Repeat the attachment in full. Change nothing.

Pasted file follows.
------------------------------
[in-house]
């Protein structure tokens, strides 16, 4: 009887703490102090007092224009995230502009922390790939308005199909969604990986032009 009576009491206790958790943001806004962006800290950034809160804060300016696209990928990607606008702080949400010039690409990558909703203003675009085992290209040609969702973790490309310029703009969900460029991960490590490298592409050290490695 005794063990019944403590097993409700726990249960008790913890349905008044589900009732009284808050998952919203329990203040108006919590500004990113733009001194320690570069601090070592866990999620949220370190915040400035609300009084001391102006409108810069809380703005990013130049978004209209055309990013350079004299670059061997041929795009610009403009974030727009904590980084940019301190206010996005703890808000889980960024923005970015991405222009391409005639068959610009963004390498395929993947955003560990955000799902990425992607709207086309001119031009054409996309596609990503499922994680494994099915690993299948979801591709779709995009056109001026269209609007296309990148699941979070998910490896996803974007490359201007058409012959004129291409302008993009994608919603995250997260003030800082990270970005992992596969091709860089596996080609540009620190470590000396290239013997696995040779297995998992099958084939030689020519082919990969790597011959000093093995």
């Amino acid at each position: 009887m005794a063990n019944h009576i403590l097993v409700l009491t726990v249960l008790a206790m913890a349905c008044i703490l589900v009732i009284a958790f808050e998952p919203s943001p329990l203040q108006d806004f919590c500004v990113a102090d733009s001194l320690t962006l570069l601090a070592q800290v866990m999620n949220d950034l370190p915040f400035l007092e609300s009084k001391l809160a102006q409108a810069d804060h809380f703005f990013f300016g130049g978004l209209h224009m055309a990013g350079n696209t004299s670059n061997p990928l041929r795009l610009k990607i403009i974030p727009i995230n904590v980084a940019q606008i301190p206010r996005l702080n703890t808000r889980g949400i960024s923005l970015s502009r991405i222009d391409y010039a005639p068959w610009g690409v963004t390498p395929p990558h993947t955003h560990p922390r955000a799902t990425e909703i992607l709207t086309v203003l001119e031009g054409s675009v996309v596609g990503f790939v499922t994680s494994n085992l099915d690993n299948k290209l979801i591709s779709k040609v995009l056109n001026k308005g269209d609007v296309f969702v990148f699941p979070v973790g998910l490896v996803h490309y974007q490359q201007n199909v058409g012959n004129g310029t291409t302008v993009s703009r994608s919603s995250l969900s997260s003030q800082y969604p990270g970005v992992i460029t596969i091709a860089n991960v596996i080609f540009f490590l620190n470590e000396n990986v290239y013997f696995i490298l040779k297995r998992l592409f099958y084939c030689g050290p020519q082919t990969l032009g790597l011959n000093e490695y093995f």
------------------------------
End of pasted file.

[in-house]
């Protein structure tokens, strides 16, 4: 009887703490102090007092224009995230502009922390790939308005199909969604990986032009 009576009491206790958790943001806004962006800290950034809160804060300016696209990928990607606008702080949400010039690409990558909703203003675009085992290209040609969702973790490309310029703009969900460029991960490590490298592409050290490695 005794063990019944403590097993409700726990249960008790913890349905008044589900009732009284808050998952919203329990203040108006919590500004990113733009001194320690570069601090070592866990999620949220370190915040400035609300009084001391102006409108810069809380703005990013130049978004209209055309990013350079004299670059061997041929795009610009403009974030727009904590980084940019301190206010996005703890808000889980960024923005970015991405222009391409005639068959610009963004390498395929993947955003560990955000799902990425992607709207086309001119031009054409996309596609990503499922994680494994099915690993299948979801591709779709995009056109001026269209609007296309990148699941979070998910490896996803974007490359201007058409012959004129291409302008993009994608919603995250997260003030800082990270970005992992596969091709860089596996080609540009620190470590000396290239013997696995040779297995998992099958084939030689020519082919990969790597011959000093093995």
């Amino acid at each position: 009887m005794a063990n019944h009576i403590l097993v409700l009491t726990v249960l008790a206790m913890a349905c008044i703490l589900v009732i009284a958790f808050e998952p919203s943001p329990l203040q108006d806004f919590c500004v990113a102090d733009s001194l320690t962006l570069l601090a070592q800290v866990m999620n949220d950034l370190p915040f400035l007092e609300s009084k001391l809160a102006q409108a810069d804060h809380f703005f990013f300016g130049g978004l209209h224009m055309a990013g350079n696209t004299s670059n061997p990928l041929r795009l610009k990607i403009i974030p727009i995230n904590v980084a940019q606008i301190p206010r996005l702080n703890t808000r889980g949400i960024s923005l970015s502009r991405i222009d391409y010039a005639p068959w610009g690409v963004t390498p395929p990558h993947t955003h560990p922390r955000a799902t990425e909703i992607l709207t086309v203003l001119e031009g054409s675009v996309v596609g990503f790939v499922t994680s494994n085992l099915d690993n299948k290209l979801i591709s779709k040609v995009l056109n001026k308005g269209d609007v296309f969702v990148f699941p979070v973790g998910l490896v996803h490309y974007q490359q201007n199909v058409g012959n004129g310029t291409t302008v993009s703009r994608s919603s995250l969900s997260s003030q800082y969604p990270g970005v992992i460029t596969i091709a860089n991960v596996i080609f540009f490590l620190n470590e000396n990986v290239y013997f696995i490298l040779k297995r998992l592409f099958y084939c030689g050290p020519q082919t990969l032009g790597l011959n000093e490695y093995f």